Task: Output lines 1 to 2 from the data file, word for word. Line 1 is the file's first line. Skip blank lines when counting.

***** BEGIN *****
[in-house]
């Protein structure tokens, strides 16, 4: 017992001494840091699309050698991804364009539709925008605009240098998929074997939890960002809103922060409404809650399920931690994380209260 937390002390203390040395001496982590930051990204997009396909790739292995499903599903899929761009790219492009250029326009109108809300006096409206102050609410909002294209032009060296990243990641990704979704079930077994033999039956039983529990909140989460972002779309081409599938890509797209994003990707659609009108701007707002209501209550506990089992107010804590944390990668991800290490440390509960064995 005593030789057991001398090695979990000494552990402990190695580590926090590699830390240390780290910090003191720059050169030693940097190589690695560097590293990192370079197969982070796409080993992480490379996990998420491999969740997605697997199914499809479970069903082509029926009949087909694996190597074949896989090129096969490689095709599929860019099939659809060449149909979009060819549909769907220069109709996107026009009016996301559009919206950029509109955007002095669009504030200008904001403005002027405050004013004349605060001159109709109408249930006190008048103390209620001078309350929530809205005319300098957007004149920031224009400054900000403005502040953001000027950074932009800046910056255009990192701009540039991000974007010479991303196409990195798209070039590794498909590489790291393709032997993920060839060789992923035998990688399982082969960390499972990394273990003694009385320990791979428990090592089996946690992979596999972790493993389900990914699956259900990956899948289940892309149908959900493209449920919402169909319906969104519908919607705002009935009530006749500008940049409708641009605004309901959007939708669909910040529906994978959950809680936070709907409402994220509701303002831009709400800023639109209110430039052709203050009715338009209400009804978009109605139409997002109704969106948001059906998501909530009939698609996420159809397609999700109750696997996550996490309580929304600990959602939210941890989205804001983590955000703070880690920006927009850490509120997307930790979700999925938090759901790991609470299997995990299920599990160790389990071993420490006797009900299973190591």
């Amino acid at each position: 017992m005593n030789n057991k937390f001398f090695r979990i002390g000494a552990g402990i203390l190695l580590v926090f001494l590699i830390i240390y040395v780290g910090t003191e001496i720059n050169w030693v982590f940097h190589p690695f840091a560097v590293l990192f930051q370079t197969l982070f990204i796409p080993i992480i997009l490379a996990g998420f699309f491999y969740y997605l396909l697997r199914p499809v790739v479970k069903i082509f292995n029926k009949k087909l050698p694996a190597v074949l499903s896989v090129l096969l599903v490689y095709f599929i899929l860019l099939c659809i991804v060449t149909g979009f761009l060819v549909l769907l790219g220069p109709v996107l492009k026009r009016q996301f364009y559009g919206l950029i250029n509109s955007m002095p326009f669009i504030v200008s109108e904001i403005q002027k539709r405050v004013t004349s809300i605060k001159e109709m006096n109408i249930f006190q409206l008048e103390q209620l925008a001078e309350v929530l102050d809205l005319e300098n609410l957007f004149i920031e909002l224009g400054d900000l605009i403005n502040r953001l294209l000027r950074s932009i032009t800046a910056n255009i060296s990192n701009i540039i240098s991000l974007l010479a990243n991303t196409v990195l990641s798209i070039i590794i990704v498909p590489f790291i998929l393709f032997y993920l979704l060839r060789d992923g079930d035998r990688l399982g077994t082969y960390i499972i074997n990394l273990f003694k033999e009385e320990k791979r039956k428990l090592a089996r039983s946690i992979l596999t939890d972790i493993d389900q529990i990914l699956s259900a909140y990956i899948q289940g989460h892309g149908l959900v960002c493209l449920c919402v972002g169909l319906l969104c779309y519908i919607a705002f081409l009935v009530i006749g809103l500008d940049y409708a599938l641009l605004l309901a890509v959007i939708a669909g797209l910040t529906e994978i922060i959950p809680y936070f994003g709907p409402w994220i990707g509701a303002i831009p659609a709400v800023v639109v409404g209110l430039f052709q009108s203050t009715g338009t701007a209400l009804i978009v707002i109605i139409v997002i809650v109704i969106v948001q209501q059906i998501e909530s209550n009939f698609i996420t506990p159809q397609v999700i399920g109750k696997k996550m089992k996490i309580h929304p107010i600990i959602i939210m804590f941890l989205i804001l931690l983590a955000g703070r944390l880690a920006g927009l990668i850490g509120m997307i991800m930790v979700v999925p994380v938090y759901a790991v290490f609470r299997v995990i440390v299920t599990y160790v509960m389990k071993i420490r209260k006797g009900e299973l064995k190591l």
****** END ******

[in-house]
């Protein structure tokens, strides 16, 4: 017992001494840091699309050698991804364009539709925008605009240098998929074997939890960002809103922060409404809650399920931690994380209260 937390002390203390040395001496982590930051990204997009396909790739292995499903599903899929761009790219492009250029326009109108809300006096409206102050609410909002294209032009060296990243990641990704979704079930077994033999039956039983529990909140989460972002779309081409599938890509797209994003990707659609009108701007707002209501209550506990089992107010804590944390990668991800290490440390509960064995 005593030789057991001398090695979990000494552990402990190695580590926090590699830390240390780290910090003191720059050169030693940097190589690695560097590293990192370079197969982070796409080993992480490379996990998420491999969740997605697997199914499809479970069903082509029926009949087909694996190597074949896989090129096969490689095709599929860019099939659809060449149909979009060819549909769907220069109709996107026009009016996301559009919206950029509109955007002095669009504030200008904001403005002027405050004013004349605060001159109709109408249930006190008048103390209620001078309350929530809205005319300098957007004149920031224009400054900000403005502040953001000027950074932009800046910056255009990192701009540039991000974007010479991303196409990195798209070039590794498909590489790291393709032997993920060839060789992923035998990688399982082969960390499972990394273990003694009385320990791979428990090592089996946690992979596999972790493993389900990914699956259900990956899948289940892309149908959900493209449920919402169909319906969104519908919607705002009935009530006749500008940049409708641009605004309901959007939708669909910040529906994978959950809680936070709907409402994220509701303002831009709400800023639109209110430039052709203050009715338009209400009804978009109605139409997002109704969106948001059906998501909530009939698609996420159809397609999700109750696997996550996490309580929304600990959602939210941890989205804001983590955000703070880690920006927009850490509120997307930790979700999925938090759901790991609470299997995990299920599990160790389990071993420490006797009900299973190591």